A now problem: Giovanni Zanalda, a professor at Duke and Schmitt’s fellow cofounder at the Space Diplomacy Lab agreed, pointing out that problems surrounding space debris and norms of behavior in orbit are not things that should be pushed off to deal with later.
“Space requires such a long-term horizon that sometimes from a political point of view it is not a priority. But it should be a priority because the more we wait…[problems are] getting worse and worse. And the worse they become, the more difficult it is to address them,” he said. "It’s a matter of making sure people and institutions know that space is not the future, it’s already the present.”
In Other News
Space Command is working on a way to use AI to track the growing number of objects in space.
Alabama officials shoot back over reports that Space Command HQ may not move to the state over abortion restrictions.
The Space Force is looking at ways to ease launch congestion as Cape Canaveral reaches its limit.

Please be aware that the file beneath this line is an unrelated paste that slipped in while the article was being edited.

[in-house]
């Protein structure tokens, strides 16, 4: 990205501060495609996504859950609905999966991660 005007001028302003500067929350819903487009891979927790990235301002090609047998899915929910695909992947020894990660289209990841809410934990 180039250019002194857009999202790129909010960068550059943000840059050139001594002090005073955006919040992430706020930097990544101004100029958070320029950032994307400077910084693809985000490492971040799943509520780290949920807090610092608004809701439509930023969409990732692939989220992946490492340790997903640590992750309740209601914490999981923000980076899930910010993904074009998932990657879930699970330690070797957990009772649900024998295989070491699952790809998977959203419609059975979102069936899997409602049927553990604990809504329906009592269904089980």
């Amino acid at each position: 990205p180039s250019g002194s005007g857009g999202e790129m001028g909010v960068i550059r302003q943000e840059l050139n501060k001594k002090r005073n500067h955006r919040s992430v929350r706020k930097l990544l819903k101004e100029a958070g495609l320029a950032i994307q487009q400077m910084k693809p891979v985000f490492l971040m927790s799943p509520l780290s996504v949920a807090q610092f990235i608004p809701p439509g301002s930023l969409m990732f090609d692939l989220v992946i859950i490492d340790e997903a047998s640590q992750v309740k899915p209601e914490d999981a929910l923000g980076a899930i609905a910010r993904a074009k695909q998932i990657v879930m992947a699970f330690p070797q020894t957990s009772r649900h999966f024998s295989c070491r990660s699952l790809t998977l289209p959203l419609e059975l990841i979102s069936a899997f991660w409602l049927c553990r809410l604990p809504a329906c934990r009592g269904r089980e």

John Deere’s success on Earth depends on investment in orbit.
CAPSTONE, a NASA cubesat in lunar orbit, successfully tested its navigation tech. The probe serves as a pathfinder for the Lunar Gateway.
SpaceX rolled out Starship 25 to a suborbital pad at Starbase ahead of a six engine static fire test.
📖 What we’re reading:
NASA seeks congressional support for Artemis funding (3 min read).
The Atlantic has a deep look at exoplanets, and the fact that other galaxies may have much in common with our own (5 min read).
Parallax dives into stubborn supernovas that refuse a peaceful death (2 min read).
Polaris looked at the future of the National Space Council with Chirag Parikh, the panel’s executive secretary (3 min read).
👀 What we’re watching:
A cargo spacecraft docks with the Tiangong space station bearing fresh fruit gifts (2 min watch).
The Human to Mars Summit held three days of meetings on the future of visiting and living on the Red Planet. The panels and keynotes were posted online (9 hours).
🏆 ICYMI, here were the three most-read stories on our website this week:
The View from DC
Image: Jacqueline Feldscher/Payload
The Artemis 2 crew spoke with reporters on Capitol Hill after days of meetings in Washington, drumming up excitement for the Moon mission.